Senior police officers tell Congress why they are the "first preventors of terrorism."
Local law enforcement is the first defense against violent domestic Islamist extremism, a panel of the nation's top cops said today before the Senate Homeland Security and Government Affairs Committee.
The hearing discussed the role of law enforcement in countering violent Islamist extremism.
"No agency knows their landscape better than local law enforcement; we were designed and built to be the eyes and ears of communities—the First Preventers of terrorism," said Deputy Chief Michael Downing of the Los Angeles Police's Counter Terrorism and Criminal Intelligence Bureau.
One major role for police to play, said Downing, is that of educator. Discerning lessons from Europe, police must teach communities about the dangers of extremism and combat hurtful rumors and myths that may alienate communities already at risk of radicalization. Alienated communities, he reminded legislators, are a breeding ground and safehaven for terrorists, an important lesson from Europe that Americans must learn.
The LAPD has created the position "Terrorism Liaison Officers" (TOCs) to educate police personnel and the community about what signs may indicate an individual's or communities' adherence to violent extremism.
Officers at the LAPD's Counter Terrorism and Criminal Intelligence Bureau are trained by outside experts to be culturally sensitive to Muslims and knowledgeable of Islam when in the field.
The "ultimate goal" of this culturally sensitive approach, said Downing, is to preserve the Muslim-American community's continued loyalty and good citizenship to the country.
In preserving good will in Muslim communities, law enforcement is, in fact, advancing its intelligence agenda by fostering an environment that maximizes tips and leads surfacing from those same communities. The long-term solution to this radicalization problem will come from Muslim communities themselves.
In Kansas City, Missouri, the police department has developed the Counter Terrorism Patrol Strategy Project which translated current police and investigation methods into the counterterrorism context.
One major part of the strategy is the Community Oriented Policing (COP) component, which brings together personnel well-versed in COP tenets to use their experience to identify suspicious behavior related to terrorism. Neighborhood relations are stressed so trust can be built, the goal being increased information-sharing between police and the Muslim community.
The project's officers also get extensive schooling on Islam like LAPD counterterrorism officers.
"Understanding Islamic culture," said Major Thomas Daily of the Homeland Security Division of the Kansas City Police Department, "enables the officers to better understand the differences between westerners and the people of Islam which is useful in interactions, gaining their confidence, and building relationships."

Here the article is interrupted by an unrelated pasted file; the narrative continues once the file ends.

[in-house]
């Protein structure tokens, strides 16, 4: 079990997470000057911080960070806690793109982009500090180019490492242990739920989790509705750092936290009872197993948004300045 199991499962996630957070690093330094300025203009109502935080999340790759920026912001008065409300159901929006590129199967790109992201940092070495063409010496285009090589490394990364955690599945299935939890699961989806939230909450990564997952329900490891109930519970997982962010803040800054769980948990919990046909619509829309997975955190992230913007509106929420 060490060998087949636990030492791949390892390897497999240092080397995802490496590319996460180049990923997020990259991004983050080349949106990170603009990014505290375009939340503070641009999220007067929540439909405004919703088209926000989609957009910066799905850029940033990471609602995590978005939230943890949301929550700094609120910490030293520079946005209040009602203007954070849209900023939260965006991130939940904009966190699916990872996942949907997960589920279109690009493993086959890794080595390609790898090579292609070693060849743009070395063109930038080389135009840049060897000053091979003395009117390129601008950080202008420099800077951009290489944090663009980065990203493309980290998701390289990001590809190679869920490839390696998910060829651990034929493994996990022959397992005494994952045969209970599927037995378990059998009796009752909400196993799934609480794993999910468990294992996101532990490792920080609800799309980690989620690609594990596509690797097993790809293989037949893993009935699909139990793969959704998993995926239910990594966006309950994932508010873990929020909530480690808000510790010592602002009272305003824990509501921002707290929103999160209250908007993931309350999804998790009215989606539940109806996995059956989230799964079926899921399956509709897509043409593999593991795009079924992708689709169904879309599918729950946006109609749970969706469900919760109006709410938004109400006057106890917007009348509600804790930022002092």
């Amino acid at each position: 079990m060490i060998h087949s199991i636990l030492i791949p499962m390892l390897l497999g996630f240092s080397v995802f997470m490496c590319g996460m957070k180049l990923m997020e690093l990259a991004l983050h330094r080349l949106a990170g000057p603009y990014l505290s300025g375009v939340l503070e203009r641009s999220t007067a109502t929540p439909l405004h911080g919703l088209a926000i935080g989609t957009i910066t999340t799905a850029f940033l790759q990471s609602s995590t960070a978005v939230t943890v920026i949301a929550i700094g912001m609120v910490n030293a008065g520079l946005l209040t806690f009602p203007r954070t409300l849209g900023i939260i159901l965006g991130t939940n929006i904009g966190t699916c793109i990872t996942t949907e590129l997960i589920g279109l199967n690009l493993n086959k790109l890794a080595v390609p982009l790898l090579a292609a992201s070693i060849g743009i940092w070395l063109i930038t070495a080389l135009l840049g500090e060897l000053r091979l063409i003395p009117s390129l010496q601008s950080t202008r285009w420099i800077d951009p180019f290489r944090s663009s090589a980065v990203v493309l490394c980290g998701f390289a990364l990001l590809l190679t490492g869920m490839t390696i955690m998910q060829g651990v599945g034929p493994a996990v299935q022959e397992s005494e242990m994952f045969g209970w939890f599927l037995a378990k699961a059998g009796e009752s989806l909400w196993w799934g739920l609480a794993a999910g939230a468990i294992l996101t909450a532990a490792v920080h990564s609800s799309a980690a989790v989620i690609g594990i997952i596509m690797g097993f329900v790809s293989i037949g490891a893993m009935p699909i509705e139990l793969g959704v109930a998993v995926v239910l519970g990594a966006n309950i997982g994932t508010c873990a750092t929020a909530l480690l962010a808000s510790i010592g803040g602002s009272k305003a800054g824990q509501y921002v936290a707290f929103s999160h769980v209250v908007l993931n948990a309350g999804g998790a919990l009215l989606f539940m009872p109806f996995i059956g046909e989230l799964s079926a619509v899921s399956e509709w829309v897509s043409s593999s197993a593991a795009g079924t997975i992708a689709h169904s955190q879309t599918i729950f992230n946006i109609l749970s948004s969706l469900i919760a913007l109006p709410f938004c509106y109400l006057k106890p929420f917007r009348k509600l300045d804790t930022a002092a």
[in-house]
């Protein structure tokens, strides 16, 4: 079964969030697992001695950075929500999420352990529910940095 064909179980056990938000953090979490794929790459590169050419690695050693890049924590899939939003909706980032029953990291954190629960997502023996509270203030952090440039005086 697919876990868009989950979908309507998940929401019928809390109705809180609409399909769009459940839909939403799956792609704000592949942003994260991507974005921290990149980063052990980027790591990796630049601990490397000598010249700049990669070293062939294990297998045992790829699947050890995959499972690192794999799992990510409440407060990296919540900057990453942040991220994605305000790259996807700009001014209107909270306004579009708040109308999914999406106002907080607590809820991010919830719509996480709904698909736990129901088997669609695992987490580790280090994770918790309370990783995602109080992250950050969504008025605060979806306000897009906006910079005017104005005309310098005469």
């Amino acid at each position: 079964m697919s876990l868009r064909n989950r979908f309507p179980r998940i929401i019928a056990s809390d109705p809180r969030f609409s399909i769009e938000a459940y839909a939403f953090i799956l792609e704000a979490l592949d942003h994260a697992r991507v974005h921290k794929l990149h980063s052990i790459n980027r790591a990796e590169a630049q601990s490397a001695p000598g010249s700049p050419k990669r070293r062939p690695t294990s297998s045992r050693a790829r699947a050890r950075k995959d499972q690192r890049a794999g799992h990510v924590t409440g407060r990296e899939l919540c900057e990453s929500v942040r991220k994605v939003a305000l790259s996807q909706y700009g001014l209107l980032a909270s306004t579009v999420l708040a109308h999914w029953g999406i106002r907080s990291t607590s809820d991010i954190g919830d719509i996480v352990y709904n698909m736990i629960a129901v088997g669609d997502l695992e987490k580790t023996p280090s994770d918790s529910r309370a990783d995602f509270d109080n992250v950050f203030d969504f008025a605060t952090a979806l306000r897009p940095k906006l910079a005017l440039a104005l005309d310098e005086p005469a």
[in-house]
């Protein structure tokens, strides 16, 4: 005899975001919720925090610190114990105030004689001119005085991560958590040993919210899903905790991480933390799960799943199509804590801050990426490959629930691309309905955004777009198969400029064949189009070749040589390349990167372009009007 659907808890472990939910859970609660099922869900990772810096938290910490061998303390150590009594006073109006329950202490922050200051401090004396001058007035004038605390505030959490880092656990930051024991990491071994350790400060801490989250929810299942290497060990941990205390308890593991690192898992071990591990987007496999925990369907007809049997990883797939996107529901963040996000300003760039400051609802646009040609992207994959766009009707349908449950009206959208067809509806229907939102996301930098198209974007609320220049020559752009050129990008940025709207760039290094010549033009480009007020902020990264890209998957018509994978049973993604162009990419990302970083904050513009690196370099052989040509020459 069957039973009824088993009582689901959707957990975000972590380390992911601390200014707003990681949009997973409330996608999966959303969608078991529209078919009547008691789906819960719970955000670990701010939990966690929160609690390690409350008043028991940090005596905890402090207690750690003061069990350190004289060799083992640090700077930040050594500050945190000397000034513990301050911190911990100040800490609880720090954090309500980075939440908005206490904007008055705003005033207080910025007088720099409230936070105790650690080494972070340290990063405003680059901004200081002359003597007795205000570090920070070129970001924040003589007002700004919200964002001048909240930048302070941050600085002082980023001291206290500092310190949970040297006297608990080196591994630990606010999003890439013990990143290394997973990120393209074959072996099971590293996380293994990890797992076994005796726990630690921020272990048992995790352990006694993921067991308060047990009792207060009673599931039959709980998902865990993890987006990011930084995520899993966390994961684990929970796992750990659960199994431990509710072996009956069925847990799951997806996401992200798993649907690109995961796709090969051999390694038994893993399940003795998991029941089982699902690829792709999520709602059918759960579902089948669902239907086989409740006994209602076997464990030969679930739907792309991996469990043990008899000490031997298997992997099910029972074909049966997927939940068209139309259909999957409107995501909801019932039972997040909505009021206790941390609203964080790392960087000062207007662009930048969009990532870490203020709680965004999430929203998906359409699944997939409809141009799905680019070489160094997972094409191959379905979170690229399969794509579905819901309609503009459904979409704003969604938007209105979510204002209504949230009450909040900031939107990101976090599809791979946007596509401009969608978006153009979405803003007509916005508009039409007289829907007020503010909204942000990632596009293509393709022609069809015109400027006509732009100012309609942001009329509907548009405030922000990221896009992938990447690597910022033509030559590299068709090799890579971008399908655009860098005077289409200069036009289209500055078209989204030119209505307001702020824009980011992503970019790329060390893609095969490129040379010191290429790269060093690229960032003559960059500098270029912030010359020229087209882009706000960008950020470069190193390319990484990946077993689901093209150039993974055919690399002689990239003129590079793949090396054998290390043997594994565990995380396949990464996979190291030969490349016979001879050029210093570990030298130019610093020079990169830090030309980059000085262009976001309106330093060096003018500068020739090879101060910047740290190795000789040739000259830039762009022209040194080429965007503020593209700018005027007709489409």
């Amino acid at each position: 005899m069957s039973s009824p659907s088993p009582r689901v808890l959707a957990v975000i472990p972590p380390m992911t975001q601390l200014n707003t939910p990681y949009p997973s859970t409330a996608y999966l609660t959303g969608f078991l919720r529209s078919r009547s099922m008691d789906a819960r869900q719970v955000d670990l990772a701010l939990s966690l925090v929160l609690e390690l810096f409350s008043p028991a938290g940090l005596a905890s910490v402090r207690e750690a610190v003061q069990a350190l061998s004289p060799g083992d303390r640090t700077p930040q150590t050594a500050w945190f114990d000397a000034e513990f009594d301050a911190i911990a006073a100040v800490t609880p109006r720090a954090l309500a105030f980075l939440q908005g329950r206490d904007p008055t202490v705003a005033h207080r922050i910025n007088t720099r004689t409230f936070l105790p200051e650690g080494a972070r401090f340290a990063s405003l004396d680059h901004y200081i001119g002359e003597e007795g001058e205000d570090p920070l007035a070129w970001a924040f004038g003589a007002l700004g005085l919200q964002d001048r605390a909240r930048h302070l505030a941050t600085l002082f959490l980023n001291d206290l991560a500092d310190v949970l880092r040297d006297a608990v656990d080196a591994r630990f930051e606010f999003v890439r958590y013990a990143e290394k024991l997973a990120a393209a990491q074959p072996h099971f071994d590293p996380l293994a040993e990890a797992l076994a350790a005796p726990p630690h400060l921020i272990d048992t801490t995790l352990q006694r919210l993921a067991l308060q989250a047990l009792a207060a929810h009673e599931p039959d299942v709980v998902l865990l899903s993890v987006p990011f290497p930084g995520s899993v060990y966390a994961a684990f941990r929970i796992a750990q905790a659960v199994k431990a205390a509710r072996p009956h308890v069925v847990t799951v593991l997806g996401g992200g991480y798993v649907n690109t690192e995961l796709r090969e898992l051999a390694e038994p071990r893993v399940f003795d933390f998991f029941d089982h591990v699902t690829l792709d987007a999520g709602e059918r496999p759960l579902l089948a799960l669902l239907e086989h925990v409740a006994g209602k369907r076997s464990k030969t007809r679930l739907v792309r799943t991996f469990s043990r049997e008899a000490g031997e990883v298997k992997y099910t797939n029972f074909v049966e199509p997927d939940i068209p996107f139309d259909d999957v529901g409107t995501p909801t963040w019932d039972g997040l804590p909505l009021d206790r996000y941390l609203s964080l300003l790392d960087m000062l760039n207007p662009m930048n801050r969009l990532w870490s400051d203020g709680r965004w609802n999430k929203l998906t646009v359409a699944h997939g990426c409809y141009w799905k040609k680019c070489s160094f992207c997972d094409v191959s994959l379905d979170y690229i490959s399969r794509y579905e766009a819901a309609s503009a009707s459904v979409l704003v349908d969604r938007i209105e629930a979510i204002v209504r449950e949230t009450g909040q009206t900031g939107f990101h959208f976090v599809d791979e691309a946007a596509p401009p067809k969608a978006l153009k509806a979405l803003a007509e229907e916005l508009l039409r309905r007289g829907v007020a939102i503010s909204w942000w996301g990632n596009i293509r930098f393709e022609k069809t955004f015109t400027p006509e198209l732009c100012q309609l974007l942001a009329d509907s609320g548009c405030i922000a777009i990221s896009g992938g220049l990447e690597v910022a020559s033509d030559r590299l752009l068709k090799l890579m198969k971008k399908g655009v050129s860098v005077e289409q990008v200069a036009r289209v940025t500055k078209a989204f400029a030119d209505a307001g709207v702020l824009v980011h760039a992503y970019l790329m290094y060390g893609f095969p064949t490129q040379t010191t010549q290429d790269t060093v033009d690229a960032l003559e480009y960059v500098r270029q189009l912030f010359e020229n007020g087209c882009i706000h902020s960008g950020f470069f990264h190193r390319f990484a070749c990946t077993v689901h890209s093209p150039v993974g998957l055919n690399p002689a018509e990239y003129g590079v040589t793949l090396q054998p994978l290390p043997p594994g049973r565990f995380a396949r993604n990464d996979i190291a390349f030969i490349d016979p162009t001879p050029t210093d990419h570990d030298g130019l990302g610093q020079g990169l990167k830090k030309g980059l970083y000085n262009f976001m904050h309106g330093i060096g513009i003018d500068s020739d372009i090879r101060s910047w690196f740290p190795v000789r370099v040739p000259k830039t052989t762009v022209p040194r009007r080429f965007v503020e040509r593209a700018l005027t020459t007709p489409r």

Witnesses also spoke about how their departments built up their intelligence collection and sharing capabilities, linking in with local, state, and federal authorities.
In 2005, the Miami-Dade Police Department (MDPD) created a Homeland Security Bureau (HSB), which is its one-stop shop for its intelligence activities. Critical intelligence collected and analyzed within is sent to other federal, state, and local law enforcement agencies when pertinent. The HSB also produces security and vulnerability assessments to identify potential terrorist targets.
Kansas City's multi-agency Terrorism Early Warning (TEW) Center provides another example of a fusion center receiving intelligence from all levels and sectors of government, where the intelligence received and analyzed is run through databases linked to regional, state, and federal agencies.
During testimony, the LAPD's Daily unveiled a new community mapping project that will collect demographic information on the city's Muslim communities to help police better understand the similarities and differences within.
"It is our hope to identify communities, within the larger Muslim community," said Daily, "which may be susceptible to violent ideologically-based extremism and then use a full-spectrum approach guided by an intelligence-led strategy."
He said the information will be collected with the help of local Muslim groups to keep the process open and transparent.
Taken together, these local efforts are critical to fighting terrorism, said Michael Ronczkowski , major of the MDPD's HSB, because "local law enforcement is far more likely to encounter an Islamic extremist during the performance of their daily duties than a federal investigator."
Ronczkowski singled out traffic stops as an area where more police attention should be focused. "Traffic stops, traffic crashes, and citations (parking and moving) are all opportunities to observe behaviors and actions that may be patterns of extremist actions."
He noted that three of the 19 hijackers that attacked the United States on 9-11 had been stopped by police but let go, including the plot's operational leader, Mohammed Atta.